Covalent Amide-Bonded Nanoflares for High-Fidelity Intracellular Sensing and Targeted Therapy: A Superstable Nanosystem Free of Nonspecific Interferences
journal contributionposted on 26.05.2021, 22:31 by Jiling Zhang, Liangwei Lu, Zhi-Ling Song, Wenjuan Song, Zhuolin Fu, Qiqi Chao, Gao-Chao Fan, Zhuo Chen, Xiliang Luo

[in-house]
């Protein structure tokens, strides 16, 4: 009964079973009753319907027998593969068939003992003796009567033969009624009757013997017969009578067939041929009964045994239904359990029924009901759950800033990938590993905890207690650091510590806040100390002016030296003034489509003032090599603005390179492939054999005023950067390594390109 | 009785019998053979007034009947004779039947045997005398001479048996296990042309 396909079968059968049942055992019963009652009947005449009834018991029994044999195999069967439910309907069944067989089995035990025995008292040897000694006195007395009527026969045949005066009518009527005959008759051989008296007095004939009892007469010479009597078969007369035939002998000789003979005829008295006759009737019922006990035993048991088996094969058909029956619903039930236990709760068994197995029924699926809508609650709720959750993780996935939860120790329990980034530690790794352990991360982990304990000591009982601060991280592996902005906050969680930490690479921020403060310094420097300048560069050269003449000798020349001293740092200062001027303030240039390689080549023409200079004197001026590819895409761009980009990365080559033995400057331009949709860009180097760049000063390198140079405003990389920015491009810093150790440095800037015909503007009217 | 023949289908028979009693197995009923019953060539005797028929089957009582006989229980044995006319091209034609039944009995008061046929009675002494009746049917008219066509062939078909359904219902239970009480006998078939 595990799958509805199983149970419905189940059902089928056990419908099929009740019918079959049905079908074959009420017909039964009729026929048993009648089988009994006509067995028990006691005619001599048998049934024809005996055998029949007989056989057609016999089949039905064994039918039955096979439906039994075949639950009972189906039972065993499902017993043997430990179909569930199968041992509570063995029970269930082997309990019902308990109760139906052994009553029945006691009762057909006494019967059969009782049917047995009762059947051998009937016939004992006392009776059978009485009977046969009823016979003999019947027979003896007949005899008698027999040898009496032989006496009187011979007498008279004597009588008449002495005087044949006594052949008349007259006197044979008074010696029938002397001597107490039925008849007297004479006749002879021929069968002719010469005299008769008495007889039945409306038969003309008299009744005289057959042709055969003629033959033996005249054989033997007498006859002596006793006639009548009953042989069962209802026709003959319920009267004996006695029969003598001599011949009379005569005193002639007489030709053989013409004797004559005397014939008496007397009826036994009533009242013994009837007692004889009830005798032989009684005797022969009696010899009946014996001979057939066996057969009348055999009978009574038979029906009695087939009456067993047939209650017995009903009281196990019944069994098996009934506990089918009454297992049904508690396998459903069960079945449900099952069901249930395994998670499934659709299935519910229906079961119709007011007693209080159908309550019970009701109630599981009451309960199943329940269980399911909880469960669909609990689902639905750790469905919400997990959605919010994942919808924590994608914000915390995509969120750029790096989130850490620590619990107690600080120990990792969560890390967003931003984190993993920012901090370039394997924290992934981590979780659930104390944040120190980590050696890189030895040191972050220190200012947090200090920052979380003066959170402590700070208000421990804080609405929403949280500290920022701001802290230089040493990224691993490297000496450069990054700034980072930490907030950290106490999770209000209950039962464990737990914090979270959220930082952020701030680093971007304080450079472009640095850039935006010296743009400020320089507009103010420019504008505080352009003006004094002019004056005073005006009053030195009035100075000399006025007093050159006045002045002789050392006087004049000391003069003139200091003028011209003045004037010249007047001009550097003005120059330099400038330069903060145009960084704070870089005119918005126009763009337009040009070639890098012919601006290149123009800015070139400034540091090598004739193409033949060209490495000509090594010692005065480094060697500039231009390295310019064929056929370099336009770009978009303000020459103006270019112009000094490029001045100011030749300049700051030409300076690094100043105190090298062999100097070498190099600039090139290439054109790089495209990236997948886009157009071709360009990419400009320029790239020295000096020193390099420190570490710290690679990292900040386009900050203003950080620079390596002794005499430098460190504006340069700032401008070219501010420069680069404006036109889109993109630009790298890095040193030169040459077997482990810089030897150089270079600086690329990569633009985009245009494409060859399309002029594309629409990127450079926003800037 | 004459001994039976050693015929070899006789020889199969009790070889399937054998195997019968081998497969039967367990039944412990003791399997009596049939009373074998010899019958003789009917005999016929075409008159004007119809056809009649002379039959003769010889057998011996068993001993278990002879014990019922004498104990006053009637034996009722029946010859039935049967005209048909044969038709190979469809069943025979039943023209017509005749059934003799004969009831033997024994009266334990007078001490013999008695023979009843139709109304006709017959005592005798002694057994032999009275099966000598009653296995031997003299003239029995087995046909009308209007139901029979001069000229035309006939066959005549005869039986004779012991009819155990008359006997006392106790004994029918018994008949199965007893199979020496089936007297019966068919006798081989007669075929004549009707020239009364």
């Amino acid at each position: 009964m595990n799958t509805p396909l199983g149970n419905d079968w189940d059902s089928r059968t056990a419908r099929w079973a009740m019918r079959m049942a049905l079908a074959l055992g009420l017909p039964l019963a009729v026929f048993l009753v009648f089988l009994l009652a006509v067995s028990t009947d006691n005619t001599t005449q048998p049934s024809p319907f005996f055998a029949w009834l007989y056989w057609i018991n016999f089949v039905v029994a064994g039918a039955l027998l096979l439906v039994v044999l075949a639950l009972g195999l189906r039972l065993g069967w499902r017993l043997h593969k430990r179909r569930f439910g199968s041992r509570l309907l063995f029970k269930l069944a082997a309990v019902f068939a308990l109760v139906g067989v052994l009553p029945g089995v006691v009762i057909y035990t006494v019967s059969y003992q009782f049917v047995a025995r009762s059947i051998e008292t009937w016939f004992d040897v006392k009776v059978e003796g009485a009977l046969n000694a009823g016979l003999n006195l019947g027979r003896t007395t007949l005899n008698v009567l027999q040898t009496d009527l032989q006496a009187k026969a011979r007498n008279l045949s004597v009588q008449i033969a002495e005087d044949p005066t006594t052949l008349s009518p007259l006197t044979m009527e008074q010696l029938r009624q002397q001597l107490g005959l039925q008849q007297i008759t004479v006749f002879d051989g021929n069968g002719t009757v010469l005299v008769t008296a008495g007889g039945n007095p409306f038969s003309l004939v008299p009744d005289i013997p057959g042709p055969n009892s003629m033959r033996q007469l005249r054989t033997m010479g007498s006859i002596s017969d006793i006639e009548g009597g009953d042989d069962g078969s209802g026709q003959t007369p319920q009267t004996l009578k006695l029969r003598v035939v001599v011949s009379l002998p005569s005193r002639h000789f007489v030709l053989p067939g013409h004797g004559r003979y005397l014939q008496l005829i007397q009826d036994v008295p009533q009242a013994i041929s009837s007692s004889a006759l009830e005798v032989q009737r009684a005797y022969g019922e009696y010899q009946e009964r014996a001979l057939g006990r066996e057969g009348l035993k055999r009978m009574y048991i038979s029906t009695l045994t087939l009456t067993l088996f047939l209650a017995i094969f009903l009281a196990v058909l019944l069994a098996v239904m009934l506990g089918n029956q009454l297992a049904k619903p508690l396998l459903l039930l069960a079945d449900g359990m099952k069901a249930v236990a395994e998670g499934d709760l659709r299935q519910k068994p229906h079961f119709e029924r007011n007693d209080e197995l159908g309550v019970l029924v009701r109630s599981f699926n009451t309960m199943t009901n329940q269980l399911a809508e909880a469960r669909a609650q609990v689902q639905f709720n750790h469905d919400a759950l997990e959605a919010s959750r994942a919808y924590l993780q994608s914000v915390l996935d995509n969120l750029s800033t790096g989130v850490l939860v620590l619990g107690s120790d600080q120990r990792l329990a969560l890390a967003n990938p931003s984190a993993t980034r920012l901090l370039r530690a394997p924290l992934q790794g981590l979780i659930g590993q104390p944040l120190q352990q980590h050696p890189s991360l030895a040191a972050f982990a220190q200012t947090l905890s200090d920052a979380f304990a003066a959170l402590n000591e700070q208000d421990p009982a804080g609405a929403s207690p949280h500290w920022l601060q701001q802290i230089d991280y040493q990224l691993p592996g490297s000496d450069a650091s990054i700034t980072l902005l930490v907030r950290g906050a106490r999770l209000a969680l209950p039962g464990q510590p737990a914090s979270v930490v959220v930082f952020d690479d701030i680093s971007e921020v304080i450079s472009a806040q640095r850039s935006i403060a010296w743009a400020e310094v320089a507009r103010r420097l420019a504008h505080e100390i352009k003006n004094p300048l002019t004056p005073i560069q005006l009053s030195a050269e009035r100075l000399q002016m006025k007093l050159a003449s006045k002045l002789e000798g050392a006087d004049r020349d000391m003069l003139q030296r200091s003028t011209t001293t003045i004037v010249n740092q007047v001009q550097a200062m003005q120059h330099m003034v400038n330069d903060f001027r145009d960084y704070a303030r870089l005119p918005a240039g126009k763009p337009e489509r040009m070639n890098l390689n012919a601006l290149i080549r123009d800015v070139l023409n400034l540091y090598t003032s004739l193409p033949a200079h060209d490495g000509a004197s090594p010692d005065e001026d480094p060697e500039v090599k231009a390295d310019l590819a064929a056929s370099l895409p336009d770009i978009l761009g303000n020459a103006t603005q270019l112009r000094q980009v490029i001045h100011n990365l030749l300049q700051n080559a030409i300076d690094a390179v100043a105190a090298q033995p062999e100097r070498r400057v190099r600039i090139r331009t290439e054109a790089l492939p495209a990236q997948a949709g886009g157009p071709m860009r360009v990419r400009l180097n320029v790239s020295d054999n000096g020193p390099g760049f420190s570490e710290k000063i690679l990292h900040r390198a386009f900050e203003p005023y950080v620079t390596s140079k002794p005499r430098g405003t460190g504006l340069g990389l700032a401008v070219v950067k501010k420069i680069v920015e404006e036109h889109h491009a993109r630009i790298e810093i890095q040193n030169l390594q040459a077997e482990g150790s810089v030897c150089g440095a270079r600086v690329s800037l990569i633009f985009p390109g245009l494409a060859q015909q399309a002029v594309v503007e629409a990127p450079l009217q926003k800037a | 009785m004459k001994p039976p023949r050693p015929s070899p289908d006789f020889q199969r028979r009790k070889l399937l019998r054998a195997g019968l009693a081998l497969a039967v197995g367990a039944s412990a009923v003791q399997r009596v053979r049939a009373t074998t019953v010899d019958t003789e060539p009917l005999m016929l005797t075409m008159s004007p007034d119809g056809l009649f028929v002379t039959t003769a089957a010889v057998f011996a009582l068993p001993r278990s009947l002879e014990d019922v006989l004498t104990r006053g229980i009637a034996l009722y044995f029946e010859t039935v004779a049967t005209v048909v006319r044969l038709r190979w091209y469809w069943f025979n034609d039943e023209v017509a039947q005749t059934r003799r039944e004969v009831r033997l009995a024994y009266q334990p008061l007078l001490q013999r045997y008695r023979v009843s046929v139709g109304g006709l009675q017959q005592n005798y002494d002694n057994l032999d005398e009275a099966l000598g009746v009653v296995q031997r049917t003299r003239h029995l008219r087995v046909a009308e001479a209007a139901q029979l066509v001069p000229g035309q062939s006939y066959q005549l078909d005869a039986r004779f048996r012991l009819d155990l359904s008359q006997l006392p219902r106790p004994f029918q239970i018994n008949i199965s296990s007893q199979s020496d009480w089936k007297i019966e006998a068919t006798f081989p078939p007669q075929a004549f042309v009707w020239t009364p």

A nanoflare, a conjugate of Au nanoparticles (NPs) and fluorescent nucleic acids, is believed to be a powerful nanoplatform for diagnosis and therapy. However, it highly suffers from the nonspecific detachment of nucleic acids from the AuNP surface because of the poor stability of Au–S linkages, thereby leading to the false-positive signal and serious side effects. To address these challenges, we report the use of covalent amide linkage and functional Au@graphene (AuG) NP to fabricate a covalent conjugate system of DNA and AuG NP, label-rcDNA-AuG. Covalent coating of abundant amino groups (−NH2) onto the graphitic shell of AuG NP efficiently facilitates the coupling with carboxyl-labeled capture DNA sequences through simple, but strong, amide bonds. Importantly, such an amide-bonded nanoflare possesses excellent stability and anti-interference capability against the biological agents (nuclease, DNA, glutathione (GSH), etc.). By accurately monitoring the intracellular miR-21 levels, this covalent nanoflare is able to identify the positive cancer cells even in a mix of cancer and normal cells. Moreover, it allows for efficient photodynamic therapy of the targeted cancer cells with minimized side effects on normal cells. This work provides a facile approach to develop a superstable nanosystem showing promising potential in clinical diagnostics and therapy.